The service will provide standard PBX functionality, instant messaging and audio and video conferencing. OBT said that its ability to seamlessly integrate unified communications into existing Microsoft Office applications and infrastructure would be a key feature making the service attractive to customers.
OBT said: "The two clear end-customer market segments targeted are channel partners that sell to the SMB market and channel partners that service the enterprise market, with the offerings best suited for scaled service providers.
OBT managing director, Shane Muller, said the offering was targeted primarily at enterprises. "We would probably draw a line at about 50 and the lowest we would go to would be about 20 seats. We see the biggest opportunities in the enterprise space."
OBT presently offers infrastructure, software and desktop as a service through a network of about 18 channel partners, but Muller said he did not expect these to be the right partners for the new UC service. "This is a very different product. You need reach and you need scale to sell this product." He said the company was looking for "only a handful of channel partners for the offering."
OBT is offering three variants of its hosted Lync service:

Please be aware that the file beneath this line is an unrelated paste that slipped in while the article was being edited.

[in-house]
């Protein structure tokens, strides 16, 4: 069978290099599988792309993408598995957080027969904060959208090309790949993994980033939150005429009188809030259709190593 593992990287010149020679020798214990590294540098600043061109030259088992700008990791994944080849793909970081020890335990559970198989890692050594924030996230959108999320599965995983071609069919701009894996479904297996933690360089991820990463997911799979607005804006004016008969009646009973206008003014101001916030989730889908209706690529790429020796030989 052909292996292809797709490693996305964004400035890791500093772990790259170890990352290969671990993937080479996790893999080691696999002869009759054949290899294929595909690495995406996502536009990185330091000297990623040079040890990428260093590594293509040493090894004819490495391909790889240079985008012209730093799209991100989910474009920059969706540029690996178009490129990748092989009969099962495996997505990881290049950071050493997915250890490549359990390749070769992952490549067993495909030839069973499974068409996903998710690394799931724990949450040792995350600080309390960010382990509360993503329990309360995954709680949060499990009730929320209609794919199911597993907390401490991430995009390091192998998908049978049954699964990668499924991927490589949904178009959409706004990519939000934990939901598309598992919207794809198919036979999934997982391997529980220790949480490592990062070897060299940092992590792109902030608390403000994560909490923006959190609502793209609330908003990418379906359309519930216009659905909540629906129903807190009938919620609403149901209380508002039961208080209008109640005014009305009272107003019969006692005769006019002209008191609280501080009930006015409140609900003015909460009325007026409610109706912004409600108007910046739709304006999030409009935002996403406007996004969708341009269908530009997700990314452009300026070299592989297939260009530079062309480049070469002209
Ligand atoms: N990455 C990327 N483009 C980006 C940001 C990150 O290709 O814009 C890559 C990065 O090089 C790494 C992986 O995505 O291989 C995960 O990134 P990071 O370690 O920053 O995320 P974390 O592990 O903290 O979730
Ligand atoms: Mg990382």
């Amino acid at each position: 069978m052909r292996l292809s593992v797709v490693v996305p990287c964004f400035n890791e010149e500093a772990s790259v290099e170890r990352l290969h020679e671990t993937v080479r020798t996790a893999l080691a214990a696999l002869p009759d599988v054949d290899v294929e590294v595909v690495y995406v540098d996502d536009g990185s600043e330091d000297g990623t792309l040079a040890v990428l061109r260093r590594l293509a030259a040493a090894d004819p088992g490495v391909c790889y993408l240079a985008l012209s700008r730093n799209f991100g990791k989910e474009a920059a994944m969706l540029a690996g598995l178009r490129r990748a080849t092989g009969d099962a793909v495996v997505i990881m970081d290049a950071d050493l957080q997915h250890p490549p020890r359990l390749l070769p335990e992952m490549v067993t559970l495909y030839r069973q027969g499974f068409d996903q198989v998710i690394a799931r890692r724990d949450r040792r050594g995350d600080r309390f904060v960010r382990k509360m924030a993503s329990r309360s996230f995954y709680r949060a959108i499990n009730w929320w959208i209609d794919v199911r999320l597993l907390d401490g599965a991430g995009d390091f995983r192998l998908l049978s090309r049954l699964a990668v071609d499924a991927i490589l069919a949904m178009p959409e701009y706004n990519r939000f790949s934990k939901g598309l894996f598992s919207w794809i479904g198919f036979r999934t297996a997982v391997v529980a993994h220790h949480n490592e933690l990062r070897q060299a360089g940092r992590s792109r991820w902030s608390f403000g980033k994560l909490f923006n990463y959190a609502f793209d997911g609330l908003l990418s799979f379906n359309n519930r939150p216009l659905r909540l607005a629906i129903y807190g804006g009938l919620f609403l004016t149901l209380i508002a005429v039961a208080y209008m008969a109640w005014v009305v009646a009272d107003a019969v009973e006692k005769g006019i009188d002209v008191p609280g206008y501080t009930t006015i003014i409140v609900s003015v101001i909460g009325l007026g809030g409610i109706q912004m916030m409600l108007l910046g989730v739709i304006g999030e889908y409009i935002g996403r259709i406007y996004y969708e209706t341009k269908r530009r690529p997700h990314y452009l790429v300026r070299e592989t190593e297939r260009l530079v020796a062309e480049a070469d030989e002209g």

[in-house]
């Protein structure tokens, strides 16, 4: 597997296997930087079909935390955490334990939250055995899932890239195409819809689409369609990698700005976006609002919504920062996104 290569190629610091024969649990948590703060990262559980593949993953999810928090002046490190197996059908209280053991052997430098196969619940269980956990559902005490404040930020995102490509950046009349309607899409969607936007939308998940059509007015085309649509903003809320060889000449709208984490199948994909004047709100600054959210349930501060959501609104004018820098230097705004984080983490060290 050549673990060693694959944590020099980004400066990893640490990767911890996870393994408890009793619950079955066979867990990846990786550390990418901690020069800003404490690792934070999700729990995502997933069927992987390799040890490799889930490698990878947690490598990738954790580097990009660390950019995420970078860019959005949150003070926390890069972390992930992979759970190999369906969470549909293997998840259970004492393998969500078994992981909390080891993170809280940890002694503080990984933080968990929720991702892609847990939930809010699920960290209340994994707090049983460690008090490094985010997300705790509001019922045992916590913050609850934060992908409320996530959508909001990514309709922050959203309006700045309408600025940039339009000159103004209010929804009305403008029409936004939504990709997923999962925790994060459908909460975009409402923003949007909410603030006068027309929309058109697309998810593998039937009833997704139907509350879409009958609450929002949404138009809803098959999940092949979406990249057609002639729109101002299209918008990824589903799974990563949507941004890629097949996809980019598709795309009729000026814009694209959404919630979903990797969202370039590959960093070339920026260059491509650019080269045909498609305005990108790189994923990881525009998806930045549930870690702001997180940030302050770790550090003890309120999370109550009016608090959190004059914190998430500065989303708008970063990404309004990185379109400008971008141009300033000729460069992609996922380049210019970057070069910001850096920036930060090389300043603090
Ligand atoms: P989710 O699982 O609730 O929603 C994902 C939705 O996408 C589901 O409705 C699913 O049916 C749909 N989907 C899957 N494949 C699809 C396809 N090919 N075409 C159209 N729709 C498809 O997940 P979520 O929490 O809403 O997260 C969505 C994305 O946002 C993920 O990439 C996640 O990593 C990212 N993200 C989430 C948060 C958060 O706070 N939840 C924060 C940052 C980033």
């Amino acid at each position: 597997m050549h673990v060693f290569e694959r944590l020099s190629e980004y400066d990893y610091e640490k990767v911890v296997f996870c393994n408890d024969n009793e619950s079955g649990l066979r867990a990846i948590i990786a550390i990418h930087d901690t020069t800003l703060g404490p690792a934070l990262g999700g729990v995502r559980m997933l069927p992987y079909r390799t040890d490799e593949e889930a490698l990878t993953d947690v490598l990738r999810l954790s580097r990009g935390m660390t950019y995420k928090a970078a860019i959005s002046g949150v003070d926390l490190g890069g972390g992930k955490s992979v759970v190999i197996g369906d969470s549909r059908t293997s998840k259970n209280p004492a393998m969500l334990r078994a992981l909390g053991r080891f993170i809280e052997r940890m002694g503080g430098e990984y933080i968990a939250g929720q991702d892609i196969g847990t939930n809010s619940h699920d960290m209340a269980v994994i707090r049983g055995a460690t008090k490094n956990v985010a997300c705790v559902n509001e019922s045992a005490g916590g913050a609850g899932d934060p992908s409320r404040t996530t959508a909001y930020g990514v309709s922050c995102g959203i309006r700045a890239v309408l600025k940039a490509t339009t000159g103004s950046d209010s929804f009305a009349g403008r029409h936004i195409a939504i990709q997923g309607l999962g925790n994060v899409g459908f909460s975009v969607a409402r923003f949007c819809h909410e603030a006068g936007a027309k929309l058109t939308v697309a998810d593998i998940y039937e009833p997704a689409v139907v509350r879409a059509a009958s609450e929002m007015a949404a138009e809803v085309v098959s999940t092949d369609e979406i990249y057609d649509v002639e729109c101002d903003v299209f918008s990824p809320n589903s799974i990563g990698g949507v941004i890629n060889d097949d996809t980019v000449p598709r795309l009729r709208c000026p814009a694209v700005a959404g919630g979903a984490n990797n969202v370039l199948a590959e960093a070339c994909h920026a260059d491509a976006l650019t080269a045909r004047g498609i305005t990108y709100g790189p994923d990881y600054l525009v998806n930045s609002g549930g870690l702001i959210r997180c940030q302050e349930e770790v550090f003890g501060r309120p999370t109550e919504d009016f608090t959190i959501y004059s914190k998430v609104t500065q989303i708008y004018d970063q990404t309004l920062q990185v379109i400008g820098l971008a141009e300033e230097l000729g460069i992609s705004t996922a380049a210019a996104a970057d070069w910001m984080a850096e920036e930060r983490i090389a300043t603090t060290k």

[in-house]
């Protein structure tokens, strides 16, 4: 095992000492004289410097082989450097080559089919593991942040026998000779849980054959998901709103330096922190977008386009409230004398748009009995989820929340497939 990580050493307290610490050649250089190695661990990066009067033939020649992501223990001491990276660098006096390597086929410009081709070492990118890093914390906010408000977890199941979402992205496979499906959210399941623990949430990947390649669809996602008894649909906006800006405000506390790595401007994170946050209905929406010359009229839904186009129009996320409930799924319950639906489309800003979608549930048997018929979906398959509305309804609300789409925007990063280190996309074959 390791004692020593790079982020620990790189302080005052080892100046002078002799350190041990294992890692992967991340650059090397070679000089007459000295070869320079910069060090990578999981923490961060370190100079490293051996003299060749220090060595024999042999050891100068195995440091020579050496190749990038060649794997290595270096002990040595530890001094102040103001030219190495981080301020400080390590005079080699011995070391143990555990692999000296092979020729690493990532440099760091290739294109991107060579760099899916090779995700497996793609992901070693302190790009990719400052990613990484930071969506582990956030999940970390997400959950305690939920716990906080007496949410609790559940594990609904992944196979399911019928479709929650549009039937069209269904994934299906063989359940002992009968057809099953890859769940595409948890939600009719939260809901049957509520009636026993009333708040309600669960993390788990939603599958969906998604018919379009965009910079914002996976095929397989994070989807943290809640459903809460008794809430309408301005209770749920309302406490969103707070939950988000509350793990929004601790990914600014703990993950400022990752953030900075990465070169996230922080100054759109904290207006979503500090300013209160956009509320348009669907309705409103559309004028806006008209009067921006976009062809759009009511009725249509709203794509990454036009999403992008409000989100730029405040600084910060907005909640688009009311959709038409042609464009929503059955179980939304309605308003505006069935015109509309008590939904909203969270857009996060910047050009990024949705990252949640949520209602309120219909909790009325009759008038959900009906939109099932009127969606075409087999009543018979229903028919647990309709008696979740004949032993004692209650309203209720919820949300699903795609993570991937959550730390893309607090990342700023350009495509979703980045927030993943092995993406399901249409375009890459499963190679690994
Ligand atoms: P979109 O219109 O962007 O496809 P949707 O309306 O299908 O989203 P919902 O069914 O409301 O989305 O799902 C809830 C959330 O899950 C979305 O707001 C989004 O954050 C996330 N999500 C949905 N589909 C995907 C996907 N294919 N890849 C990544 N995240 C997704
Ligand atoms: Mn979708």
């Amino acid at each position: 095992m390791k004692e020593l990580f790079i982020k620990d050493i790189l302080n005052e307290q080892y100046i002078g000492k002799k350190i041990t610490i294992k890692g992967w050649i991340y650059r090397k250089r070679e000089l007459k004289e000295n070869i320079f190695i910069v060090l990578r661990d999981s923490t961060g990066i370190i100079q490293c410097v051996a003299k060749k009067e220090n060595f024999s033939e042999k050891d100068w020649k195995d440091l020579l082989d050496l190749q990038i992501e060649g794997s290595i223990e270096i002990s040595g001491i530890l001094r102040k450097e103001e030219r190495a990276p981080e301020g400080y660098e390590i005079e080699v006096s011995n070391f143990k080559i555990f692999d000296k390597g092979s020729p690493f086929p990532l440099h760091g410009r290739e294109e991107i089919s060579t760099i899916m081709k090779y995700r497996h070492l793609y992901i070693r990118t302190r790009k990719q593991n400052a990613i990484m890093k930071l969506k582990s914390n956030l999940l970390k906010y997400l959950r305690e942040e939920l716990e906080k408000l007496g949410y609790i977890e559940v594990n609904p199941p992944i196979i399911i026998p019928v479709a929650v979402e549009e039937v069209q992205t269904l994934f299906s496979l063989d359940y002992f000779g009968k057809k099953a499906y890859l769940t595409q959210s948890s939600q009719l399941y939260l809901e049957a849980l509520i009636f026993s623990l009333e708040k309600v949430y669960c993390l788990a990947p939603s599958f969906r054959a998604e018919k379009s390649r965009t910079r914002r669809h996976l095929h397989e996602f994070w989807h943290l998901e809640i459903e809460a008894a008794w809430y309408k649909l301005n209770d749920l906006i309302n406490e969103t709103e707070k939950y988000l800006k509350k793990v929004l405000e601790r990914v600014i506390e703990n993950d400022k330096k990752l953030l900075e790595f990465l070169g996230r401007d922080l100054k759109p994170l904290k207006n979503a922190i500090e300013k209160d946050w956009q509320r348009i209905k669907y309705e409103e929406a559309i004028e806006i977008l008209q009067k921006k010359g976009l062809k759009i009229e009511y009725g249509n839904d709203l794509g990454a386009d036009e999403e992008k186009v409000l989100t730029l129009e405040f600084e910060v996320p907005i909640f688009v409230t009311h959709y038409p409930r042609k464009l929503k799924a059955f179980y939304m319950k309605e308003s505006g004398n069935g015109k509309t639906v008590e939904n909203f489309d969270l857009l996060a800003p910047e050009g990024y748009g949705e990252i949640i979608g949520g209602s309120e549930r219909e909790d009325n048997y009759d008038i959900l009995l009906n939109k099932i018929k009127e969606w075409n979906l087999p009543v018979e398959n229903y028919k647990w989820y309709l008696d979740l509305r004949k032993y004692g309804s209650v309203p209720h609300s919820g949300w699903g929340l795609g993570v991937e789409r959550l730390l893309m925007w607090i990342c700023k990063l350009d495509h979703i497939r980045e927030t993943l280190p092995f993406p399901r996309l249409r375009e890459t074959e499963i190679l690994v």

- White Label Anywhere, where OBT hosts the service.
- Managed Anywhere, where OBT builds the Lync-hosting platform in the channel partner's data centre and on their infrastructure and continues to operate it on the partner's behalf post-deployment.
- Independence Anywhere, where OBT builds and operates the system and then transfers the infrastructure and management of the operation to the partner's own team.
Muller said: "We only want to recruit partners who view Lync as a strategic addition to their business and put everything behind it as opposed to those who want to just add in a cloud or UC option.
"In return we are dedicating technical support and expert resources to ensure mutual success. Our white label program provides training, collateral, and ultimately the ability to generate service revenues."
Muller said that OBT had looked at Cisco and Avaya UC technologies but in the end opted for Microsoft. "Firstly we needed something that would work for the end user. Secondly we needed something for the IT department. If we had flipped those [priorities] around we might have ended up with a different solution. End users don't come to us and say 'We want Cisco UC'. IT departments do."
He added that the licensing regime had also favoured Microsoft. "Licensing can be very complex and they seem to speak different languages. We wanted to use a language palette driven primarily by the end users."
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